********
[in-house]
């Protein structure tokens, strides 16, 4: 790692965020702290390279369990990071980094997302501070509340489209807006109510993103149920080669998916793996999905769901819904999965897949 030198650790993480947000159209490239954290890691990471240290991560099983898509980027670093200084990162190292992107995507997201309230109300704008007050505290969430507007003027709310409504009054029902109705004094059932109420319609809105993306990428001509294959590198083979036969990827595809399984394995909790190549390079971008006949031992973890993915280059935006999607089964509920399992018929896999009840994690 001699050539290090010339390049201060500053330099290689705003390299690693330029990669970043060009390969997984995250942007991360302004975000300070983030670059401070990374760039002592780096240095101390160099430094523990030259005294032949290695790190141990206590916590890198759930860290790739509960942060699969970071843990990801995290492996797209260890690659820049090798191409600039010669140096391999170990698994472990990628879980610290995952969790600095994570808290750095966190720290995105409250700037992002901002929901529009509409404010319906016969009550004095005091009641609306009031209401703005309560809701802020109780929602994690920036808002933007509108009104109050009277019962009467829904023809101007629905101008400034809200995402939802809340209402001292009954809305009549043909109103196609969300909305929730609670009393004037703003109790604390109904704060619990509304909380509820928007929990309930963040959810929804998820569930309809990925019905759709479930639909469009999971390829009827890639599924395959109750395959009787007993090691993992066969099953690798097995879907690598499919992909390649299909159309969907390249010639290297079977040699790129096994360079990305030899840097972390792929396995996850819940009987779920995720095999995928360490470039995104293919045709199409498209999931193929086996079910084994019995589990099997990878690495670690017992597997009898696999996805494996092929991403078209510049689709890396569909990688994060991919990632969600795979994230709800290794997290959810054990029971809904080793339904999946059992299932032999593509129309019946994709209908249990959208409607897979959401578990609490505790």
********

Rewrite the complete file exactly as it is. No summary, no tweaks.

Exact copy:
[in-house]
């Protein structure tokens, strides 16, 4: 790692965020702290390279369990990071980094997302501070509340489209807006109510993103149920080669998916793996999905769901819904999965897949 030198650790993480947000159209490239954290890691990471240290991560099983898509980027670093200084990162190292992107995507997201309230109300704008007050505290969430507007003027709310409504009054029902109705004094059932109420319609809105993306990428001509294959590198083979036969990827595809399984394995909790190549390079971008006949031992973890993915280059935006999607089964509920399992018929896999009840994690 001699050539290090010339390049201060500053330099290689705003390299690693330029990669970043060009390969997984995250942007991360302004975000300070983030670059401070990374760039002592780096240095101390160099430094523990030259005294032949290695790190141990206590916590890198759930860290790739509960942060699969970071843990990801995290492996797209260890690659820049090798191409600039010669140096391999170990698994472990990628879980610290995952969790600095994570808290750095966190720290995105409250700037992002901002929901529009509409404010319906016969009550004095005091009641609306009031209401703005309560809701802020109780929602994690920036808002933007509108009104109050009277019962009467829904023809101007629905101008400034809200995402939802809340209402001292009954809305009549043909109103196609969300909305929730609670009393004037703003109790604390109904704060619990509304909380509820928007929990309930963040959810929804998820569930309809990925019905759709479930639909469009999971390829009827890639599924395959109750395959009787007993090691993992066969099953690798097995879907690598499919992909390649299909159309969907390249010639290297079977040699790129096994360079990305030899840097972390792929396995996850819940009987779920995720095999995928360490470039995104293919045709199409498209999931193929086996079910084994019995589990099997990878690495670690017992597997009898696999996805494996092929991403078209510049689709890396569909990688994060991919990632969600795979994230709800290794997290959810054990029971809904080793339904999946059992299932032999593509129309019946994709209908249990959208409607897979959401578990609490505790």